As if there were any doubts, Michael Phelps showed on day four that he is definitely not washed up. The American has made history by winning his gold medals 20 and 21, despite showing some signs of age.
For all of those who have asked: “Is he a man or is he a machine?” let it be said that the best swimmer of all time is made of flesh and blood.
Michael Phelps breathes heavily. Struggling for air, he sits down on the starting block. He gestures wth his hand to show that he is completely exhausted. While the spectators applaud him (and his team), the man who swam the anchor leg for the US victory needs to catch his breath.
Speaking at the press conference afterwards, Phelps concedes that at the ripe old age of 31, competing in two races in one day was more difficult than it used to be, and that this had been one of the most strenuous evenings in his career.
Phelps has just won gold medal number 21 – in the 4×200-meter relay – with the American men finishing with a three-second advantage over their closest followers. This is less than half an hour after he had stood on the podium with his 20th gold medal around his neck. That’s the way things are in swimming, it’s just one race after another. Phelps knows all about this, having competed in as many as 24 races in the space of two days during his youth. He has spent his life in the water and he is reaching a fresh climax here in Rio. The gold medal in the 4×200-meter relay is Phelps’ third of these Games.
A big mistake
The spectators in the Aquatics Stadium rise to their feet to give him a standing ovation as Phelps takes a victory lap around the arena. Phelps savors the moment, spreading his arms out to display his 2.04-meter wingspan in celebration. Then he climbs a set of stairs up to the stands where members of his family are standing and waiting for him. He kisses his fiancé Nicole, his mother Debbie and his son Boomer Robert, who is named after his coach. His mother is in tears and Phelps’ fiancé is full of emotion.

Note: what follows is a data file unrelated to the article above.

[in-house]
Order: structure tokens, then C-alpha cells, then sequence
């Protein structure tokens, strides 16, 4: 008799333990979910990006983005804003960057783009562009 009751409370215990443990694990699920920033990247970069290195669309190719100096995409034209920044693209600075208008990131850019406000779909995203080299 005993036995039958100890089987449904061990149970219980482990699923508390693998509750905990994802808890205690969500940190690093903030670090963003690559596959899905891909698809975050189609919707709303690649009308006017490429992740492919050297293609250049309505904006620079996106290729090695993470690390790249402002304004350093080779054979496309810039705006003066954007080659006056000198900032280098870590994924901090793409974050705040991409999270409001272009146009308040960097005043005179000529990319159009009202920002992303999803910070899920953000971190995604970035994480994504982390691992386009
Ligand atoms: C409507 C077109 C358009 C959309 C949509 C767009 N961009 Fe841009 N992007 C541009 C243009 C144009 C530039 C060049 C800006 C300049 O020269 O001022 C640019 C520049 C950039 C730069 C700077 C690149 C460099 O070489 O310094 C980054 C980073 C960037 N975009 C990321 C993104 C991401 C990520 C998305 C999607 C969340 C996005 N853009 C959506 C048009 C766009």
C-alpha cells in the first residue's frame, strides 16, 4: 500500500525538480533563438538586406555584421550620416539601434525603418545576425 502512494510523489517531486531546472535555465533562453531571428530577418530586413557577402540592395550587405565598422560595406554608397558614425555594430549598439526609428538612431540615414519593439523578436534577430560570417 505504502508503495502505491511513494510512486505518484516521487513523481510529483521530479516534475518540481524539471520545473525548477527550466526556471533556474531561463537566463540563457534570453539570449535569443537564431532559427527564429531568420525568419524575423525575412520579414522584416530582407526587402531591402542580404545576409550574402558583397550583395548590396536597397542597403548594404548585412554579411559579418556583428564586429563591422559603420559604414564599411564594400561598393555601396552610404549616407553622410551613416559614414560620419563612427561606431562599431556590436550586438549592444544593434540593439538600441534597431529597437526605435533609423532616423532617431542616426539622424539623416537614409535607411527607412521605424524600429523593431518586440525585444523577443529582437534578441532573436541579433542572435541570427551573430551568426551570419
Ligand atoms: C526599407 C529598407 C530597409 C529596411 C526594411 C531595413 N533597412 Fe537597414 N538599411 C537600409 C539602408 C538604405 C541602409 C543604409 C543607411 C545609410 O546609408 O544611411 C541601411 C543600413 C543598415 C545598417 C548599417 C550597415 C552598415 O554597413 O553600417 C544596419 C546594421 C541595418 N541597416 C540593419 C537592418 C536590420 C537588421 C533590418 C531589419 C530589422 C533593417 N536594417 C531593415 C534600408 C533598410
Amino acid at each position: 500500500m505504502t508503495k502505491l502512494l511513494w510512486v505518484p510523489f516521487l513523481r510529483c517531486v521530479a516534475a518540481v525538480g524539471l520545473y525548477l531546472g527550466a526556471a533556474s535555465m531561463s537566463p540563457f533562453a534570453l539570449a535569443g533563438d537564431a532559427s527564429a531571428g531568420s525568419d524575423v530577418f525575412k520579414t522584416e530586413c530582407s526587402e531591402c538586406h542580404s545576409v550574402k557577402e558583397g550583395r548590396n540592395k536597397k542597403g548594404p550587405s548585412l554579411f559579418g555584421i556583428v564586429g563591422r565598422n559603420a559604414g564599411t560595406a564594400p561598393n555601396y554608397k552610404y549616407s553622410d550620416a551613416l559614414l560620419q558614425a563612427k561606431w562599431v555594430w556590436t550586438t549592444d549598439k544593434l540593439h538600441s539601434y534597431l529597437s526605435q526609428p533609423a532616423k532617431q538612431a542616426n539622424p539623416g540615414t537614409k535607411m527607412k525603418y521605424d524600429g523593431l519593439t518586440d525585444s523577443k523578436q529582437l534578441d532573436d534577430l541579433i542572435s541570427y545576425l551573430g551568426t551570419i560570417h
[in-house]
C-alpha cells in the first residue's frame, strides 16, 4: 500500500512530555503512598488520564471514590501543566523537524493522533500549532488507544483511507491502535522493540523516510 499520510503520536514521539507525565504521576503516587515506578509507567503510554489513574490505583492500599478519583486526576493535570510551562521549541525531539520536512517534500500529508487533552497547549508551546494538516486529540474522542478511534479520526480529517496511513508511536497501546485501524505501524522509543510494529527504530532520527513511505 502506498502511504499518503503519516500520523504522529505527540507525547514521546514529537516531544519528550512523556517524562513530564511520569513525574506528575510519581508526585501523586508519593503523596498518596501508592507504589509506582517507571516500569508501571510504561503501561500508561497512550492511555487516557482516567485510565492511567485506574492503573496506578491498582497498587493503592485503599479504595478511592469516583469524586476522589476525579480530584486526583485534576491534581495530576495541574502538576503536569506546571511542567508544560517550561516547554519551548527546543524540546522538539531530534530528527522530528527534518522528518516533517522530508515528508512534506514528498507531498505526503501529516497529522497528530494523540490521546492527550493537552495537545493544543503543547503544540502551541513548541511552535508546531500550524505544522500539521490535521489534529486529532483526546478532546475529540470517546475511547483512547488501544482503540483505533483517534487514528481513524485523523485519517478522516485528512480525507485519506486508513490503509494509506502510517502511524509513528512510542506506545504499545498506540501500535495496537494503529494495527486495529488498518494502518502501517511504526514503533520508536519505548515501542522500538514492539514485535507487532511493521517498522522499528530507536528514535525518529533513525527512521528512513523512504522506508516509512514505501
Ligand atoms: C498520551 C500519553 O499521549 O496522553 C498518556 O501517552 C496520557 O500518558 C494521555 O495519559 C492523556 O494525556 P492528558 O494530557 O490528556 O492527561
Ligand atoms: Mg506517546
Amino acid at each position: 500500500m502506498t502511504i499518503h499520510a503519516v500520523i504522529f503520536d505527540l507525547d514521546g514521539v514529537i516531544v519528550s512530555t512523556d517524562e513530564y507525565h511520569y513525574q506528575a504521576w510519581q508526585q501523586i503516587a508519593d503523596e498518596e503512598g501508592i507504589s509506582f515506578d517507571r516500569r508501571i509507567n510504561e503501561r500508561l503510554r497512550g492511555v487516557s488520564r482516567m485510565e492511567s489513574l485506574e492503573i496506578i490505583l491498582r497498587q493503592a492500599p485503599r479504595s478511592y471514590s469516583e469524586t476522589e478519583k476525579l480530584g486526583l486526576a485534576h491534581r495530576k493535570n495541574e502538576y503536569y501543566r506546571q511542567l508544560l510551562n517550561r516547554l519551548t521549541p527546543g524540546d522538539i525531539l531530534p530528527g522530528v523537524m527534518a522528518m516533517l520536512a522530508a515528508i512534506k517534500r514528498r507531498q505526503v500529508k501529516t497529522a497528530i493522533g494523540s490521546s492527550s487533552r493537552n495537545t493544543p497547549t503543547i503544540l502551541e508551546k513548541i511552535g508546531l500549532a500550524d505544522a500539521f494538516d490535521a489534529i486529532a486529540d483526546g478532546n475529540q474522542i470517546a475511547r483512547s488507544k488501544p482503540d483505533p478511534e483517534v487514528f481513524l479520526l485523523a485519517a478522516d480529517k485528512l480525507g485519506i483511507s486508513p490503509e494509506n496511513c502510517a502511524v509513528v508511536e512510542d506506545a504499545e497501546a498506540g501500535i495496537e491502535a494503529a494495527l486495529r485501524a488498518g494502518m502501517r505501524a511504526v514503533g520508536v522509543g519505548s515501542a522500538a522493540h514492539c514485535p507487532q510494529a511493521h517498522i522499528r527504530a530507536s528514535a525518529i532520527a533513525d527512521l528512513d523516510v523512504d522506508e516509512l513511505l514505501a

Four years ago, Michael Phelps didn’t know what to do with himself and entered a dark period of his life. He was convicted of drunk driving and was handed a suspended prison sentence. This he later described as “a big mistake.” For days he scarcely left his own home and a friend advised him to seek help. This he did, and during his therapy he discovered painting – which helped him gain a new perspective on alcohol, his feelings of emptiness and himself. Eventually he approached his old coach about returning to the pool in a bid to make it to Rio.
Water not Ritalin
Robert Bowman was skeptical at first, but he soon realized that Phelps was a changed man.
“He’s more relaxed about being in his own skin. He has realized for the first time that he is more than just a good swimmer,” Bowman said.
Nobody in swimming knows Phelps better than Bowman. He was the one who discovered Phelps as a child. Phelps suffered from an attention-deficit disorder and had to take Ritalin on a daily basis. One day his sisters, Hilary and Whitney took him to swim at the North Baltimore Aquatic Club. This decision turned out to be a revelation, because on the days he swam he didn’t need any drugs to control his medical condition. He simply burned off his excess energy in the pool. Bob Bowman spotted his talent and promised Debbie that nothing would stop him.
An ‘insane’ number of medals
“I really wanted to win this race. I didn’t care about the time, just the victory. Mission accomplished,” Phelps said afterwards.
“The last 10 meters were not fun. My gosh, I thought I was standing still.”
Outside observers, though, could see that he won by a comfortable margin. In the stands his closest friends celebrated, even making him laugh during the sounds of the national anthem.
The new Phelps is cool, relaxed and free of great pressure.
“I’ve won so many medals. It’s just insane,” says Phelps, as if he had just realized this for the first time. “I am very grateful for everything,” he adds, before walking off in his flip-flops.